Chapters

Hurricane Maria: The Road to Recovery

ACS student chapter president Kathleen Chárriez continues recruitment efforts while organizing support campaigns after the devastation of Hurricane Maria.

As college students, we face many challenges—academic, social, financial. But when an environmental crisis strikes, the impact devastates your sense of safety and your way of life, creating challenges that seem insurmountable. Shortly after I had transferred to Florida International University in 2017, my home in Puerto Rico was hit by Hurricane Maria. The fear and the loss I experienced was overwhelming. Thanks to my ACS family, I was given enough strength to endure the hard road to recovery that lay before me.

I first joined ACS in 2015 as a student member. I had the luck of being born on the U.S. territory of Puerto Rico. My home is, as we like to say, “in the perfect latitude and longitude,” where it is summer all year long, the smell of the sea follows you everywhere, and the mountains provide us with beautiful rivers and a refreshing breeze. Its geographic position and geographical characteristics give the island an almost surreal ecosystem. This Caribbean paradise has it all—dry forests, rainforests, mountains, and a beautiful coastline.

But in September of last year, the island was pummeled by Maria, a Category 5 hurricane documented as the worst on record to hit Puerto Rico. It flooded and destroyed homes, displaced people, washed away roads, and choked off health care availability and schooling by forcing hospital and school closures. A study by researchers at the Harvard T.H. Chan School of Public Health estimated that the deaths of as many as 4,645 people were caused by delays in medical care.

Hurricane Maria damage to homes in Puerto Rico
Aerial view of a home in the mountainous area of Naranjito, Puerto Rico, severely damaged by the strong winds of Hurricane Maria.
Credit: A. Booher/FEMA

During a very hard process, I found a mom in Dr. Milagros Delgado, a grandmother in Dr. Zaida Morales-Martinez, both longtime ACS volunteers. We all suffered the desperation of not being able to contact our families. They grounded me, and, together, we channeled our emotions and made a plan.

Even today, the island is still not nearly close to being rebuilt, and its citizens are getting restless as the next hurricane season approaches. The roofs of a lot of houses, including my grandparents’ home in Toa Alta, were blown off completely during the hurricane. When you fly in toward the island, you can see from the sky an incredible number of blue awnings substituting for what were once roofs. Many of the trees and palm trees, which provided some protection from the wind, are also gone. The island’s biggest natural protection, the El Yunque rainforest, suffered extensive damage. Needless to say, we are worried about how we will survive another disaster.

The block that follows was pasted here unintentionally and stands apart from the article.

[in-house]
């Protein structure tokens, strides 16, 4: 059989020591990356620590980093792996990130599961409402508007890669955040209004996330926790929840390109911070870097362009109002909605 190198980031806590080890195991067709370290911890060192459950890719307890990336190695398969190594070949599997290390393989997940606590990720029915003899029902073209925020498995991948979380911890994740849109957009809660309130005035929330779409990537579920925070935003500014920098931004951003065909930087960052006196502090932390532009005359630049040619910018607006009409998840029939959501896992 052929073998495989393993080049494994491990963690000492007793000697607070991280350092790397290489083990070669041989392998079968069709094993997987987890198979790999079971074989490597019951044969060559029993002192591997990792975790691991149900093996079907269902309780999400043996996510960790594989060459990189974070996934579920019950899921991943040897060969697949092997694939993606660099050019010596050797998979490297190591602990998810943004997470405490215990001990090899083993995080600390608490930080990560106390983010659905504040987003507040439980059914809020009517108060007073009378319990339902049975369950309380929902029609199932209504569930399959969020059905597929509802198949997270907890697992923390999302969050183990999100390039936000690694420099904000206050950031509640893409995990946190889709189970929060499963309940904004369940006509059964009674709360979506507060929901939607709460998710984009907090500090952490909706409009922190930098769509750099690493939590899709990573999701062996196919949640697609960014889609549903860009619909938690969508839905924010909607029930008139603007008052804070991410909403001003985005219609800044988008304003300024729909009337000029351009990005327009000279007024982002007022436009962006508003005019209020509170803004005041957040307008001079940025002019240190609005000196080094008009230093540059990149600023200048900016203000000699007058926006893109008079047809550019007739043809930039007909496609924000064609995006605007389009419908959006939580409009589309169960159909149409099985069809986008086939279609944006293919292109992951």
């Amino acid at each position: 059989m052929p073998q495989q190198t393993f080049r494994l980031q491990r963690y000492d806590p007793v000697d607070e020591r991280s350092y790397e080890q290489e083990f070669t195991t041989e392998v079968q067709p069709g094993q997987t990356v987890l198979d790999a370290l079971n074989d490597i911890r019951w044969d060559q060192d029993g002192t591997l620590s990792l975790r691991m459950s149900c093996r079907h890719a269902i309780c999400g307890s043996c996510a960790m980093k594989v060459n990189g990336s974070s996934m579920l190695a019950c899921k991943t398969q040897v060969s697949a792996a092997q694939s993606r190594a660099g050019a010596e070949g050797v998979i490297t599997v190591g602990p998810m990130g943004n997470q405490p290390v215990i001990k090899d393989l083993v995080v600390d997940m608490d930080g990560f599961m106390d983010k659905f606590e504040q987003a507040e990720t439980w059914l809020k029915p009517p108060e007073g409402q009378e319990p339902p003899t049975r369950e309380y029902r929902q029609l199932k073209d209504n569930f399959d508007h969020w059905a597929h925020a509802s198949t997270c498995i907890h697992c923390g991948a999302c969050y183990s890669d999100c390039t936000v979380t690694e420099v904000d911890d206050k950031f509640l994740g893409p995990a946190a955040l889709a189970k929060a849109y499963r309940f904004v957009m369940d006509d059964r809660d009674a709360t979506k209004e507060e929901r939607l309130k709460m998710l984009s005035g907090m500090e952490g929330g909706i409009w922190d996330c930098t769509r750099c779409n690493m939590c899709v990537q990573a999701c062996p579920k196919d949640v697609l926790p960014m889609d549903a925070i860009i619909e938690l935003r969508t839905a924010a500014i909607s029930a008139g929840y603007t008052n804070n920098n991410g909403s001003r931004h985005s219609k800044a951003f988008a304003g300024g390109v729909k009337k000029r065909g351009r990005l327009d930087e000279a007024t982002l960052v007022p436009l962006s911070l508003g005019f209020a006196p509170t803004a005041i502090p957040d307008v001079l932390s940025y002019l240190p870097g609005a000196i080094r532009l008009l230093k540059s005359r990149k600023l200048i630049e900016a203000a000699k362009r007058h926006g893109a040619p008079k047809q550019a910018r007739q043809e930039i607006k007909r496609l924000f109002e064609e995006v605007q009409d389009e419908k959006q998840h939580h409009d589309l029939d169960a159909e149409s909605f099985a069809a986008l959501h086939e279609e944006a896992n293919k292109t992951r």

When Hurricane Maria hit, I learned from my ACS family what I could do as an ACS student chapter leader within the community I was involved in. I wrote a letter to FIU’s administration asking them to allow students from Puerto Rico to pay in-state tuition, since most of us have families in Florida. At first they declined. But with a little bit of perseverance and great mentorship, my request was granted, easing our financial burden a bit.

Meanwhile, our ACS chapter got in contact with multiple student associations and volunteers from different Caribbean countries. I presented my plan to help with food and supplies in a group chat. We also went through classrooms announcing the collection. The supplies were then taken to a collection center where we helped with packing and labeling in the weeks following the disaster. In this moment, I had found a purpose that I could carry out through my student chapter, and I realized that by being a student leader in the ACS, my reach extended much further and I could impact more lives than I ever would have believed possible.

In a speech given at the 2018 national meeting in New Orleans, Dr. Ingrid Montes spoke of the resilience, effort, and cooperation she witnessed. “It was very special to receive so many messages from ACS members expressing their solidarity and willingness to help in any way needed,” she said. “Every message was full of positive thoughts to inspire us and let us understand that ACS was with us. On behalf of ACS-Puerto Rico, student chapters, and the citizens of the island, I want to thank ACS members and staff that from the first day, and at different stages of the recovery, have been committed to assist us.”

Volunteers distribute water and supplies in Puerto Rico.

I echo her sentiments with gratitude to ACS for saying “you are not alone” in a time of crisis, when students inside and outside of the island were looking desperately for a way to aid our families. Along with all the support from Dr. Ingrid Montes (we call her “Mami Ingrid”), ACS also assisted the Puerto Rico chapters by extending submission deadlines since there was no power in most of the island for more than a month after Hurricane Maria.

The challenges continue. There are still some areas without power, and damage to our lines mean large power outages still continue. The need to import supplies to rebuild and live, along with continued political and economic challenges, has slowed progress. It is frustrating to see my home and know how much more it will take to get it back to pre-hurricane strength.

However, I will forever be grateful for the hope and compassion shown to our home in its time of need.

About the Author

Kathleen L. Chárriez
is an environmental research student at Florida International University and president of the ACS student chapter at the university.